Frederic Lenoir wrote a short book retitled HAPPINESS for English readers but originally entitled Du Bonheur: Un voyage philosophique for his French readers. In it, he moves his (me included) readers on a walk through this intriguing topic. For example, in chapter 1 he opens with a quote from Jean Giono (30 March 1895 – 8 October 1970) who was a French author who wrote works of fiction mostly set in the Provence region of France. Her offering was quite simple and sets the stage for subsequent chapters. Here is her thought.
There’s no human condition, however humble or wretched it may be, that doesn’t have a chance for happiness offered to it every day: to achieve it, all that one need is yourself.
In terms most of us fully understand there are differences in our happiness barometer.
When we are happy, or satisfied overall, there is a balance where our future expectations and our current feelings of calm and self-assuredness are solid, where we experience happiness. Conversely, when we are swamped, feeling overwhelmed and there is little life-work balance, we sense an abundance of instability or as Lenoir says “emotional or social failure”.
In the following few chapters, he drills down on how important pleasure is in the feeling of happiness, and how it differs not whether the individual seeking pleasure is a tyrant or a good human being. It is simply a critical element in the experience of happiness. Another thought he makes is that when sated with a great meal, as we eat, the happiness declines to the point whereby no matter what tempting delicacy is presented to us when we are full, the temptation of being happier with this treat is nonexistent. So happiness needs to be fed and we are the right people to make that happen going back to Jean Giono’s quote.
Another quote that asks us to appreciate or be grateful for what we have as we explore being happy, comes from the French philosopher, Voltaire.
“I have told myself a hundred times that I should be happy if I were as brainless as my neighbor, but yet I do not desire such happiness.”
He suggests that as much common sense as this seems to have, there is a lingering question. When being overwhelmed knocks on the door or the blissful do they experience unhappiness? The answer is yes. It appears there is no immunity from this because of a previous time of blissfulness.
Lenoir moves further on his journey of explaining happiness by quoting recent (last 30 years) sociological studies on happiness.
He summarized them with 3 distinct thoughts.
“There is a genetic predisposition to being happy. External conditions (geographical environment, place of residence, social standing, martal status, wealth or poverty, and so on) do not have much influence on the matter. We can be happier or less happy by modifying the perception we have of ourselves and of life, and by modifying our view of things, our thoughts, and our beliefs.”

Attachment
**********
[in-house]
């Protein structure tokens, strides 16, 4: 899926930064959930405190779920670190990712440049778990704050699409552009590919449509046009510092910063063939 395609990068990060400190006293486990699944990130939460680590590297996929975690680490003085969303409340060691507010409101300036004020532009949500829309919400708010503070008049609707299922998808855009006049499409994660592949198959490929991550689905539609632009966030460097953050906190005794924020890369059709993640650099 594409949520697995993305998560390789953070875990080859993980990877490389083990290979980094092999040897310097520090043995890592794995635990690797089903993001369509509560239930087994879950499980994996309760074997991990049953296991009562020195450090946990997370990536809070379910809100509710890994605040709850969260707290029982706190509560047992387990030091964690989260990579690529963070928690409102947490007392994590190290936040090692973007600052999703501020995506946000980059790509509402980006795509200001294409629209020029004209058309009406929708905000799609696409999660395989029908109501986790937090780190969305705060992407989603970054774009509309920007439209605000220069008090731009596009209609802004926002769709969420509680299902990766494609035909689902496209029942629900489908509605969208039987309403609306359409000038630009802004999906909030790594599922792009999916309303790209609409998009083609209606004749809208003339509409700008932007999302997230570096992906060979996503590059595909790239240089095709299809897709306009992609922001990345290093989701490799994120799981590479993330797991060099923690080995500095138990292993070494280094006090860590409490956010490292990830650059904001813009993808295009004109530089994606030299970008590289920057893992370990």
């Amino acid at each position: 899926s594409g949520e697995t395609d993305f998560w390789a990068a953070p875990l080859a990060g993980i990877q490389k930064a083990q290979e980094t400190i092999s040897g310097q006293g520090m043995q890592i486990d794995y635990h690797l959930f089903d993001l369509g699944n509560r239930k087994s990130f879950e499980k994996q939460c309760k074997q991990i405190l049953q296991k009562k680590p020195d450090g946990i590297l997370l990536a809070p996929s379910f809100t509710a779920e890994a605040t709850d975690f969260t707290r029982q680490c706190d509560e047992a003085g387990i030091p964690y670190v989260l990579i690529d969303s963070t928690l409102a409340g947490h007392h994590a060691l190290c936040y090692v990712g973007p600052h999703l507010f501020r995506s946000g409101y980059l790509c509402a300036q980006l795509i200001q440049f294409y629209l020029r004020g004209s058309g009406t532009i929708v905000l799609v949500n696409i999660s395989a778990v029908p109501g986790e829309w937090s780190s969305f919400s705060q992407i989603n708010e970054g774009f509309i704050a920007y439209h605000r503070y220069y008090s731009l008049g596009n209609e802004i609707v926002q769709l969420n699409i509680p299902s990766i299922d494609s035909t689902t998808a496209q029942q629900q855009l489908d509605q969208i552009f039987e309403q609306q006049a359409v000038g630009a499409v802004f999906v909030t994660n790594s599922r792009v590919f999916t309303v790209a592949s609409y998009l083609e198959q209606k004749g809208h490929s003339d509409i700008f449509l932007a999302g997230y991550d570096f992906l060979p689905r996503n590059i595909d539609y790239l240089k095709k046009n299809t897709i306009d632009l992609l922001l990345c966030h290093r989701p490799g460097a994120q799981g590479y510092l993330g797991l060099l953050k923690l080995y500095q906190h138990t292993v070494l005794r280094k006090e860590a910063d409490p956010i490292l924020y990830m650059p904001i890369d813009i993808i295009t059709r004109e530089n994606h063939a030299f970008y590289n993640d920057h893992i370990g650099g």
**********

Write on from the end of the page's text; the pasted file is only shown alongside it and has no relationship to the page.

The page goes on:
Does money make us happy?
If you read no other chapter(s) read chapters 9 and 10. The short answer is no. Seneca the Younger, fully Lucius Annaeus Seneca and also known simply as Seneca, was a Roman Stoic philosopher. His quote says it all.
“No one will be happy if tormented by the thought of someone else who is happier.”
If you have been through our EQ Not IQ: Mastery™ program or witnessed any of our presentations, you know how diligent we are at explaining the biological impact that the chemistry of the brain has on us. We literally teach people how to change their brains so that they have a life experience that comes closer to experiencing happiness. Dr. Rick Hanson, is a neuroscientist, who offers practical self-help resources to overcome the brain’s negativity bias and find more happiness, self-worth, love, and peace in your life. Here is his quote to lead off chapter 10.
“If you can change your brain, you can change your life.”
In wrapping up this month’s lead article, we highly recommend that you watch the new movie Gifted. It is about a young girl who is gifted and is being raised by her uncle. Her mother, a suicide victim was tormented by her gift and she did not want her daughter to be exposed to the same challenge. In his attempt to steer her away from the notoriety that her being gifted was bringing to her, he took her to hospital for a special experience. After waiting for hours near the maternity door it opened and out danced a man who yells for everyone to hear, it’s a boy. The uncle leans over to her and whispers, to her that this what her mother wanted for her. To experience the joy of her gift for sure but to also balance it with the gift of happiness
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